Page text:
Synthetic polymer may help dramatically slow down HIV transmission
Washington: A precisely designed macromolecule that is capable of mimicking the binding of HIV to immune system cells could be used to stop HIV virus from physically entering the body.
According to a new study led by a materials scientist at Queen Mary University of London, the researchers created the large molecule with several sugar molecules, known as glycopolymers.
By using different sugars attached to the macromolecule in solution, the scientists were able to investigate which sugar molecules were the most effective in inhibiting the potential binding of the virus.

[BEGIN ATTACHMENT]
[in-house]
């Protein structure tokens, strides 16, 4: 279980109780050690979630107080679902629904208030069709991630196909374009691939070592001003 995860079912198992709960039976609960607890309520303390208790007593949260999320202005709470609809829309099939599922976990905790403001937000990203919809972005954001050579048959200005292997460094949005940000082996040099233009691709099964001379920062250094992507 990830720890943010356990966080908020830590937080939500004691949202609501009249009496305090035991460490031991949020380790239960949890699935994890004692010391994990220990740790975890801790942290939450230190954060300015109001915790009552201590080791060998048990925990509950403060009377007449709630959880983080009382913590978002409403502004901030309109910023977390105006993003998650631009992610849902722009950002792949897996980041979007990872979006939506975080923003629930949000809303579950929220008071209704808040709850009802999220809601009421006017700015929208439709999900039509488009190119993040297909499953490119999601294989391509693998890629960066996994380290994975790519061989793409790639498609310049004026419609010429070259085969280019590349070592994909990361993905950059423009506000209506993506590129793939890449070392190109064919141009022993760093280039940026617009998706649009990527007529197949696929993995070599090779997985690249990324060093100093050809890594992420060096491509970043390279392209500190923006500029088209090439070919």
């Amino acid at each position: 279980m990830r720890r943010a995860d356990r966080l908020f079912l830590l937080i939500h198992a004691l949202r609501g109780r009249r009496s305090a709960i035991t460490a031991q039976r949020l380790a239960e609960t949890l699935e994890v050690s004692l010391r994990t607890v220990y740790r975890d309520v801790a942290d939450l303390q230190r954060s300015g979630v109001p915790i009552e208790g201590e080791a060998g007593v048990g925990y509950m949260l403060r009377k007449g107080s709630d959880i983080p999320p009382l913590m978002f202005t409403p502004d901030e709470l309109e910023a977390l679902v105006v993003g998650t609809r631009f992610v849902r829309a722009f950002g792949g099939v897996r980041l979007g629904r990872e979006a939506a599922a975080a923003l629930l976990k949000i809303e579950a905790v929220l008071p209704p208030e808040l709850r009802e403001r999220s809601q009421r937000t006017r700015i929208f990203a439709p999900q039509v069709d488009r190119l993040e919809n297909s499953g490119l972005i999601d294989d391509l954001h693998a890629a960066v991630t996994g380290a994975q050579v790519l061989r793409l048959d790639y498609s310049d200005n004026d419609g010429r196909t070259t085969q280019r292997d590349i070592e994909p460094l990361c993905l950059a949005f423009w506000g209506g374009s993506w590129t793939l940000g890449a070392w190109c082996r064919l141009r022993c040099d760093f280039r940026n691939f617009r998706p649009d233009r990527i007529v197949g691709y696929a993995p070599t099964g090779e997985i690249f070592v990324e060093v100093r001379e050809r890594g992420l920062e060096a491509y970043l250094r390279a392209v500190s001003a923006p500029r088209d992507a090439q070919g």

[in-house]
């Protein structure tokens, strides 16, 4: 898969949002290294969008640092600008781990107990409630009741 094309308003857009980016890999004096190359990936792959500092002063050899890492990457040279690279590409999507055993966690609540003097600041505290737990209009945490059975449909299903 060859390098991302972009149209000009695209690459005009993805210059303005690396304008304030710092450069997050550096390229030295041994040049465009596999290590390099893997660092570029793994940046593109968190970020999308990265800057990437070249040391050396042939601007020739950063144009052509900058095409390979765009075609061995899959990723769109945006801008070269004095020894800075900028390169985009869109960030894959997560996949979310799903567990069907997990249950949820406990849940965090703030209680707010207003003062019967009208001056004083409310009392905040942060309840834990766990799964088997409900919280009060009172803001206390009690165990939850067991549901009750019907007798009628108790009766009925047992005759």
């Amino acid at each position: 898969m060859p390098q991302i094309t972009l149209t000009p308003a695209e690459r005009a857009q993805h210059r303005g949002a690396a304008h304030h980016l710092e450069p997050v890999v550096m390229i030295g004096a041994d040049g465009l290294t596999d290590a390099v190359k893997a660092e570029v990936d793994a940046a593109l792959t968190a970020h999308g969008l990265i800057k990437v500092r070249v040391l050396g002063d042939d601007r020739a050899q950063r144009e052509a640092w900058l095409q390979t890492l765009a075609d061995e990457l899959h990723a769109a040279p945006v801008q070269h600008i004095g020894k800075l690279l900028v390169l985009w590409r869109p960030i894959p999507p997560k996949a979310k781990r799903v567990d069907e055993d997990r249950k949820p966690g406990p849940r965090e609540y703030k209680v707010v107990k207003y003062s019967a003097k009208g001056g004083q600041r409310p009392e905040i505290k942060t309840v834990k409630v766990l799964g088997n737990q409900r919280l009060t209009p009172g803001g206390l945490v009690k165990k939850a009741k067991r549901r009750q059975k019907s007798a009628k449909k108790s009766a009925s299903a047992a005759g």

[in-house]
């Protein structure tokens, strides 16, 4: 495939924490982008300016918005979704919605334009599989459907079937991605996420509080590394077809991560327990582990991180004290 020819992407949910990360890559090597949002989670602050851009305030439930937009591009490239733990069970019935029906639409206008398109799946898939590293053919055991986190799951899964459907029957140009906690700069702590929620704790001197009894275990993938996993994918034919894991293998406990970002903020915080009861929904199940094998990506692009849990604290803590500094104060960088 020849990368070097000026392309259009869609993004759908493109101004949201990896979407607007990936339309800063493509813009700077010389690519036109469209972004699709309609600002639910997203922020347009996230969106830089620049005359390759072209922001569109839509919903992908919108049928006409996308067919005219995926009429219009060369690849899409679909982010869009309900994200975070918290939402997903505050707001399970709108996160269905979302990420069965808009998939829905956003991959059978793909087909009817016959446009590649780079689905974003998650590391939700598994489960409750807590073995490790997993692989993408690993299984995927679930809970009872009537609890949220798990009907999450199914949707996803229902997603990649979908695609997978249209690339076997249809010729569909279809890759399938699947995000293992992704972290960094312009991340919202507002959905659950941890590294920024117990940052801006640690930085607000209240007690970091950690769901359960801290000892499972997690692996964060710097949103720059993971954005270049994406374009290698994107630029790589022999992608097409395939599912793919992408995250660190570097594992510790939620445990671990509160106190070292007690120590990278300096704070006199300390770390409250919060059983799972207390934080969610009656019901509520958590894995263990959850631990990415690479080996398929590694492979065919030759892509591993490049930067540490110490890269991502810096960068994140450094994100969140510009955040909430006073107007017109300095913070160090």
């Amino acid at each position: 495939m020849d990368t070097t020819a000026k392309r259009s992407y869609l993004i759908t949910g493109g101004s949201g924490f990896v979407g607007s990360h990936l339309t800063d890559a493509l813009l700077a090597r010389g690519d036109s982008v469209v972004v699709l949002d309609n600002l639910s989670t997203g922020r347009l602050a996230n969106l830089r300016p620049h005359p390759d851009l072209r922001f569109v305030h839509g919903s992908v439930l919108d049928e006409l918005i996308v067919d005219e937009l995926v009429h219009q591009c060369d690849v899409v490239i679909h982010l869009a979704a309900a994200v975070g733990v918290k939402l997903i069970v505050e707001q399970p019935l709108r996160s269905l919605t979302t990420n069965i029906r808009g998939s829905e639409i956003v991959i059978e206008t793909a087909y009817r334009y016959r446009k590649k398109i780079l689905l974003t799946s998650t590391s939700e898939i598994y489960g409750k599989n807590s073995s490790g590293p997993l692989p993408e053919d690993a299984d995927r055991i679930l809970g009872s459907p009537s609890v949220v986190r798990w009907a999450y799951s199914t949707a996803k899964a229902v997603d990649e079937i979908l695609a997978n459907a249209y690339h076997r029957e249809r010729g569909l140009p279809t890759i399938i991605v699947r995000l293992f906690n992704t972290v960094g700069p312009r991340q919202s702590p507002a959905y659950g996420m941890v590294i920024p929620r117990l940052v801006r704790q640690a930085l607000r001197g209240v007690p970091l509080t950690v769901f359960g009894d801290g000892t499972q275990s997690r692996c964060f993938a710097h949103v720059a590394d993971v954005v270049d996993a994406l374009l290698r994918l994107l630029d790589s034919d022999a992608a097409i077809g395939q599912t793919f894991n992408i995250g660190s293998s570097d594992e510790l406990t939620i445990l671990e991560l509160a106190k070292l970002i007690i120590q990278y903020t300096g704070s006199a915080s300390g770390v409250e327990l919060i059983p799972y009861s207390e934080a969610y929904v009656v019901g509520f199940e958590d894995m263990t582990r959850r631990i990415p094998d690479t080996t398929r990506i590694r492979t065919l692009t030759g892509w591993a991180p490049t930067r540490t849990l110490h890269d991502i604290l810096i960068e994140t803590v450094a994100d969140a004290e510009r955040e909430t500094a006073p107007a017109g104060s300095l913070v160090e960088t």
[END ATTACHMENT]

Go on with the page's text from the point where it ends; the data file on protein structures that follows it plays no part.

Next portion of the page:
They then measured how the designed macromolecules compete with the virus to bind to the dendritic cells of the immune system at different concentrations.
Dr Remzi Becer from Queen Mary`s School of Engineering and Materials Science, said that these are preliminary but encouraging results for potentially preventing the spread of the HIV by sexual contact.
The research has bee published in the journal Macromolecular Rapid Communications.
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